Kage Baker habitually just shut down all outside activities when she was faced with signature sheets.
Signature sheets are nicely printed pages with a space for the author’s name. They are signed in an unbound condition, and then bound into special editions of the author’s books. They are a grace note, a bonus, an automatic signing intact and permanent in the volume.
They usually arrive at the writer’s home in a large, heavily reinforced box. Since they are ordinarily about 4 reams of paper – good end-paper quality paper, too, mind you – they have the density of a neutron star. The arrival of these boxes of signing sheets inevitably means the delivery of boxes of heavy completed books in a few more months: so the author is pleased, but the UPS man is not … Delivery men hate writers – especially writers who live on the second story.
Luckily, I now dwell in a ground floor house; nonetheless, my family has learned to apologize to the UPS man when he comes staggering up with whatever I am getting this time. He’s being remarkably cool about it, considering that the Corgi and the parrot have joined forces as in-house security, and are whistling and baying at him at the same time.
(This gentleman is much, much calmer about it than the guy who delivered for us 20 years ago in the Hollywood Hills, that summer a friend kept sending us boxes full of armour pieces. After he finally asked what was in one – and was informed it was a dozen gorgets – we never saw him again. Sorry, Simon, your gorgets apparently drove this man to a career change. But, as Kage said, he should have known he wasn’t going to be delivering boxes of feathers every day.)
Anyway, once the signature sheets arrived, Kage would mope around for a couple of days, lamenting her fate. She hated signing them – she had things to write, she had a new game, her hand hurt, she didn’t have the right pen … I don’t really know why she disliked it so much, since she loved the way the finished pages eventually looked in the book. But it was an ordeal for her: during it, she would not answer the phone or the door, nor tolerate much noise in the house. (I always made too much noise knitting at times like this.) But Kage always did her duty, and was always quite pleased with herself by the time she was done.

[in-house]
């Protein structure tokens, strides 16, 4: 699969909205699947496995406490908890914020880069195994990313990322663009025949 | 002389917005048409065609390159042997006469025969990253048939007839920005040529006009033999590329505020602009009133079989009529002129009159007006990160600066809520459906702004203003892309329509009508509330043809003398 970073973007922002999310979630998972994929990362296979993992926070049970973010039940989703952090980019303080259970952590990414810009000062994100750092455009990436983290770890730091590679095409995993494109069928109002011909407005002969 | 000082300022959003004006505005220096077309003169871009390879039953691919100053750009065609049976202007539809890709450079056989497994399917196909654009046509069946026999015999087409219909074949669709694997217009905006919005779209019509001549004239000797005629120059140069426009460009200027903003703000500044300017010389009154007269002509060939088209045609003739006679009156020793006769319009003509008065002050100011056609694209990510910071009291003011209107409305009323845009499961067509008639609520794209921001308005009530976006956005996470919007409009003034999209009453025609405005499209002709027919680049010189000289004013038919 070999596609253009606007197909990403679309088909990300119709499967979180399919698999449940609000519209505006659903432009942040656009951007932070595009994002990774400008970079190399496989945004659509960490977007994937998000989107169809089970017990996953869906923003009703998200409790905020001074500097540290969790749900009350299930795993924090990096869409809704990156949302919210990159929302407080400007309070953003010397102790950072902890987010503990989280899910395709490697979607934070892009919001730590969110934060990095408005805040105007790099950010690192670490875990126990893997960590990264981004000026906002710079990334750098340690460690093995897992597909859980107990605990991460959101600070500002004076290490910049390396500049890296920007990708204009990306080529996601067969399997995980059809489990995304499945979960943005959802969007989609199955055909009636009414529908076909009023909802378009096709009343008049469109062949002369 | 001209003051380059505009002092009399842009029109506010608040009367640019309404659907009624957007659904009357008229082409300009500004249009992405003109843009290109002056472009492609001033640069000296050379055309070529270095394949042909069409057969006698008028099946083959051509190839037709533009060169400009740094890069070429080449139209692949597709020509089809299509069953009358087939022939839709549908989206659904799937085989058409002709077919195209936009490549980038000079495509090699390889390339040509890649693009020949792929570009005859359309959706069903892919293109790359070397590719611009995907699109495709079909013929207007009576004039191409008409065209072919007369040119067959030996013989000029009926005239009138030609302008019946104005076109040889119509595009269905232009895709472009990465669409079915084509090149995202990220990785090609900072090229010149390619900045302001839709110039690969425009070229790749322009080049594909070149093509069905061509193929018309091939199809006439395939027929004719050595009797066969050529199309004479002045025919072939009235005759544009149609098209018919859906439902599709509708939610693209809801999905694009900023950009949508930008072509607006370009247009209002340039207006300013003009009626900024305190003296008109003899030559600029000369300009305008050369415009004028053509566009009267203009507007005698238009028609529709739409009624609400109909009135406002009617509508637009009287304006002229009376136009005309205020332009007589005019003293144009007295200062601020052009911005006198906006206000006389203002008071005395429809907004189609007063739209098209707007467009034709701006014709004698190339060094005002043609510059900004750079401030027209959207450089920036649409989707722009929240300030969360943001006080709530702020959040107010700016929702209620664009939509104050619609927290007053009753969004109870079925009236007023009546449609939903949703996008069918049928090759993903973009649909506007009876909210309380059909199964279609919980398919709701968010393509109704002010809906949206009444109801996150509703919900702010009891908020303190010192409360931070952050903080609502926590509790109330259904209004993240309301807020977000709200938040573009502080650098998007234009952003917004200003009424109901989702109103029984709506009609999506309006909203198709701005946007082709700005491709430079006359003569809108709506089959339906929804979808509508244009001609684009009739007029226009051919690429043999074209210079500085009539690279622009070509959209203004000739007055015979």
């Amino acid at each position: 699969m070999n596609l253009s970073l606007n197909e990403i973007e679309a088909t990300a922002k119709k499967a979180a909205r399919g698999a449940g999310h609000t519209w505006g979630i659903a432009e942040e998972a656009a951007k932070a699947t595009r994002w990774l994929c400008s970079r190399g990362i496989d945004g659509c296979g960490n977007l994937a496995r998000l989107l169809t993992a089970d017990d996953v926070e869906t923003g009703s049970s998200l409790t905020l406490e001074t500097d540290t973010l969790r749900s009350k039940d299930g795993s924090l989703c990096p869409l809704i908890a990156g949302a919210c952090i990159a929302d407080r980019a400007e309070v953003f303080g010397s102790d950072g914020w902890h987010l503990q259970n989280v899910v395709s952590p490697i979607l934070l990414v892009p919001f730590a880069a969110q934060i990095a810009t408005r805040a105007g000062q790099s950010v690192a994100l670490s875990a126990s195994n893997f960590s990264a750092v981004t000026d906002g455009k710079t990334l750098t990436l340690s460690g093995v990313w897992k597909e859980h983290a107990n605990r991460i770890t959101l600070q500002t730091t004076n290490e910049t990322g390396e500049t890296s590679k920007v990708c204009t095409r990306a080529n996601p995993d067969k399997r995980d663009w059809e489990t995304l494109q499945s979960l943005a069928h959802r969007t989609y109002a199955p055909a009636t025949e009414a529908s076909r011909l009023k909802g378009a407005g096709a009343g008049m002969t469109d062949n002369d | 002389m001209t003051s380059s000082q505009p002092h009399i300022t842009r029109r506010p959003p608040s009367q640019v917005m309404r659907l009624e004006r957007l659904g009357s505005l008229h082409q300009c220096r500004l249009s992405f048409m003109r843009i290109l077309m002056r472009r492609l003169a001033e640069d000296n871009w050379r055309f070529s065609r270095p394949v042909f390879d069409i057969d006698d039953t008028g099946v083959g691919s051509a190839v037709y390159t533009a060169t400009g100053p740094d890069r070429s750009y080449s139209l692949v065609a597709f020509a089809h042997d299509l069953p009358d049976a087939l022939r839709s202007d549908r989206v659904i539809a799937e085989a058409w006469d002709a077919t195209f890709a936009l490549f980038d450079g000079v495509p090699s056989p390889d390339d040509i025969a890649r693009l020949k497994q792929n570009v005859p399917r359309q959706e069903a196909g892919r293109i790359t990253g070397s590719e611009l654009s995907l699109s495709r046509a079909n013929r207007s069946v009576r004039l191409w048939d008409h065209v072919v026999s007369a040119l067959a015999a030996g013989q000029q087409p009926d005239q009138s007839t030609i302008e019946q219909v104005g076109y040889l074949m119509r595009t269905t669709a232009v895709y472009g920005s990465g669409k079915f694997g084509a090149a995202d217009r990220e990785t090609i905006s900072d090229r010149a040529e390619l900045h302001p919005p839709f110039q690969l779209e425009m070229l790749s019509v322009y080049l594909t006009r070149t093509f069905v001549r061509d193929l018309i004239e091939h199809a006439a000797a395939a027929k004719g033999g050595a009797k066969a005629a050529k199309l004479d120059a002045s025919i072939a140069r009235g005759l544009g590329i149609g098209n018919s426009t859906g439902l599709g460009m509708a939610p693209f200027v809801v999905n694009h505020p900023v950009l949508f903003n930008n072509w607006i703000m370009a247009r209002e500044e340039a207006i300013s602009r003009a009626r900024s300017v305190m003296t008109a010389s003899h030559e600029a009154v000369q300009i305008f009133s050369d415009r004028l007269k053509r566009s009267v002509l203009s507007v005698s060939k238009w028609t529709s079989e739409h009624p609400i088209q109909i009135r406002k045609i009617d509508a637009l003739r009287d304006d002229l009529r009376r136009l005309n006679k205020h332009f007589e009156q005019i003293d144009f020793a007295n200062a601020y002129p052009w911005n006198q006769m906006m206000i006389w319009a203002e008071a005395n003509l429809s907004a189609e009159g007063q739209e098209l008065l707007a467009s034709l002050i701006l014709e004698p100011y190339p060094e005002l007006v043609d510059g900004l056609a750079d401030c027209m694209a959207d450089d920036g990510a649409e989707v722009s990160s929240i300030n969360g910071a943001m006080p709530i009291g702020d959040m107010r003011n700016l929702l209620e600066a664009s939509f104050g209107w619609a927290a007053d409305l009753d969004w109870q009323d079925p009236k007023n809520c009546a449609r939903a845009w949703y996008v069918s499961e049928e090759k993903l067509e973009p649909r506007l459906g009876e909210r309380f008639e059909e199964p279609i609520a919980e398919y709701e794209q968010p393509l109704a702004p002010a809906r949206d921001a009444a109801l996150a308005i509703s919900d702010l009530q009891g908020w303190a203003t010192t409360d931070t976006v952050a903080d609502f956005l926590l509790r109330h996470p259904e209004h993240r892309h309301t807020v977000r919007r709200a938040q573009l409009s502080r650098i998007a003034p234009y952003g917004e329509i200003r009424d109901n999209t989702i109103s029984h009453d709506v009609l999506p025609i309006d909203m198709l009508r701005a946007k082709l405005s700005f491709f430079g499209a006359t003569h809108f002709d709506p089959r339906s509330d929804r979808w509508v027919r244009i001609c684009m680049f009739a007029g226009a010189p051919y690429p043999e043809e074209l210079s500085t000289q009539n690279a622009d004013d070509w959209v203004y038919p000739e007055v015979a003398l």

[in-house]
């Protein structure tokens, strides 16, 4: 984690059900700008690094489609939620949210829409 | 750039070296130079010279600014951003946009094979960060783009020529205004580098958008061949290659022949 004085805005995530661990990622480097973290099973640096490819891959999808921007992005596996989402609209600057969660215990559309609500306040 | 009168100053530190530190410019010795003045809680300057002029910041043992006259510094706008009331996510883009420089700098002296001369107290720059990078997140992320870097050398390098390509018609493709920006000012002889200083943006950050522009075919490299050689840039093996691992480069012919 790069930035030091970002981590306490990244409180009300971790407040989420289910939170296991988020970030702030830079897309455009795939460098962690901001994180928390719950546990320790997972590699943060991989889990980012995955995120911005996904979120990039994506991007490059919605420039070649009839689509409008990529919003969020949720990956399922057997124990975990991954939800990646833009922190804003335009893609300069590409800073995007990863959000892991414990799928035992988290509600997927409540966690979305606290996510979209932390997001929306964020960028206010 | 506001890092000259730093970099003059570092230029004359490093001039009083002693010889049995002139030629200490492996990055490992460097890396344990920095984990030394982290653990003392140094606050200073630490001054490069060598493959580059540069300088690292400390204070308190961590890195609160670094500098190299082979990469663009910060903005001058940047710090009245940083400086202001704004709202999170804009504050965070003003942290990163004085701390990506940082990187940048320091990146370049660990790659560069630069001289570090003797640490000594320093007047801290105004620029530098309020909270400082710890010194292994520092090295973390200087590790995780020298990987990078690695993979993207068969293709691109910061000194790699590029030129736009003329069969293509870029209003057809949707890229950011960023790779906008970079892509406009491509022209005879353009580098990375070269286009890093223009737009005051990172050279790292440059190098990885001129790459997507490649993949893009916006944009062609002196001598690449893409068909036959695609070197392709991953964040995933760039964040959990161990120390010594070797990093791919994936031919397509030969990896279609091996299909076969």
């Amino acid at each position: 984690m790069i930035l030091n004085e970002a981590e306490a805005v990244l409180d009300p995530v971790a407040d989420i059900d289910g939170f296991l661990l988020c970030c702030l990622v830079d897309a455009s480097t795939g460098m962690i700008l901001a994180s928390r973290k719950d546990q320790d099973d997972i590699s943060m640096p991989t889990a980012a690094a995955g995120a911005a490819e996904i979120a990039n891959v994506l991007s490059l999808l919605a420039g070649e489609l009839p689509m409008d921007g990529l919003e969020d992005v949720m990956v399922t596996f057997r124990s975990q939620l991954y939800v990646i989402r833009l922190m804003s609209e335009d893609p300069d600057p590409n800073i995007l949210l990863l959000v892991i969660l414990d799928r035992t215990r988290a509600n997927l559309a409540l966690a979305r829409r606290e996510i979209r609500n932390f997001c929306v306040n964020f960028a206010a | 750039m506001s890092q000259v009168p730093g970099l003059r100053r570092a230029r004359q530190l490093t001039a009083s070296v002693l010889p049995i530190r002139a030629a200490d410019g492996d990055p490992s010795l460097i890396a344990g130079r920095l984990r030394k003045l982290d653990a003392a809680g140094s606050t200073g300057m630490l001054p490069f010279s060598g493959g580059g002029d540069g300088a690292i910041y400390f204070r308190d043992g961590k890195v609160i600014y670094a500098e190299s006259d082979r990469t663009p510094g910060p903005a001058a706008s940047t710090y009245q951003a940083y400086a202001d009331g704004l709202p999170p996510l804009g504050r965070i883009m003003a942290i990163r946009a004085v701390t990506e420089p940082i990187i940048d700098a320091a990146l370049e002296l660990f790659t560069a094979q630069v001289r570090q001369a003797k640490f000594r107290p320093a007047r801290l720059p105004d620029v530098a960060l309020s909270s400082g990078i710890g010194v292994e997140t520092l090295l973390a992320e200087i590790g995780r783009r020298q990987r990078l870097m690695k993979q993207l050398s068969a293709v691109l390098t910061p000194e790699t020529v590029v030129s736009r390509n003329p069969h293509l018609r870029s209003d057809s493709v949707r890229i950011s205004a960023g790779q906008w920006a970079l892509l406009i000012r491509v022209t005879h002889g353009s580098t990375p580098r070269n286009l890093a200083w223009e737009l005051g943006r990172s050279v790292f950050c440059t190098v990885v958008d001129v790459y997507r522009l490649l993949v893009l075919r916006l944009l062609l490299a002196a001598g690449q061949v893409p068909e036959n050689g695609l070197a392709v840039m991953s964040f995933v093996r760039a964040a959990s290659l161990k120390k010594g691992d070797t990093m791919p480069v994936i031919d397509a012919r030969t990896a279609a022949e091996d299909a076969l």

So, the signature pages for Nell Gwynne II arrived yestreday. They feature a lovely seascape in sepia and phantasmal pink; hence, my late queries last evening as to where one might find pens with sepia ink. Several of you, Dear Readers, gave me quite specific brands of drafting pens to seek; as well as a lovely burgundy Pilot suggested as a back-up. So today I went hunting, and I found them all! I now have perfectly gorgeous fine-point pens in both sepia and burgundy, and I am signing half the pages in each colour.
They look wonderful with the pastel seascape. Distinctly coloured, but not garish, you know? Refined, like.
And so that is what I mostly spent the day doing – hunting pens, scrubbing down a wooden tray table for a work space, establishing the perimeter beyond which the cats could not venture. I don’t need paw-smudged ink or nose prints on these pages. Especially since, while my initial impression was that I had 500 sheets to sign, I actually have 1,500.
I got through 300 this afternoon – tomorrow I will get through twice that, at least, since I don’t have to hunt for pens. I’m not shutting down as completely as Kage always did, but I discovered today that a certain amount of isolation is, indeed, required … one’s mind wanders. By the time I was halfway through today’s pages, my name had begun to look like a glyph in an unknown language. I found myself wondering why on earth I had those awkward shapes in the letters of my name; I started to forget how to shape the dipthong th in a cursive script.
Kage had no dipthongs in her name. I have two, and a name twice as long as hers, as well.
I think I’ll put on the soundtrack to the Robert Downey Sherlock Holmes movie tomorrow. It’s full of wailing violins and weird percussion. And then when my own name starts looking like a Mayan grocery list, I’ll have some nice atmospheric music to soothe me.
C.J. Cherryh once said, of the writer’s life, “It’s not all pipe smoke and leather elbow patches, you know.” She was speaking of tax accounting and reconciling of publishers’ accounts – but it’s always the things you don’t expect – special paper! special pens! – that arise to smite you.
Hope you have a big bag of frozen peas for your wrist, dear lady.
Tom – Ms. Cherryh is one of my favourite writers, in practicality as well as art. It’s quite true, it’s the little things you don’t expect that sneak out to nip your ankles when you achieve some heart’s desire. I am not minding the singing sheets as much as Kage did – stronger wrists, I suspect; thank you, knitting! – except for the moment when my language centers dissolve. I certainly did not expect that.
If you get tired of Sherlock Holmes, Try a Dubliner’s Pandora station. That usually gets me exactly the right mix of: songs I know, songs I want to know, drums, pipes and enough Celtic Polka to balance out the occasional Irish maudlin flight of fancy.
Michelle – I have Pandora radiio on now, as a matter of fact! And though it’s an English rock station, they are heavily into Scots and Irish today – Chieftains, Battlefield Band. Great stuff. The parrot is singing merrily. He loves pipes and and penny whistles.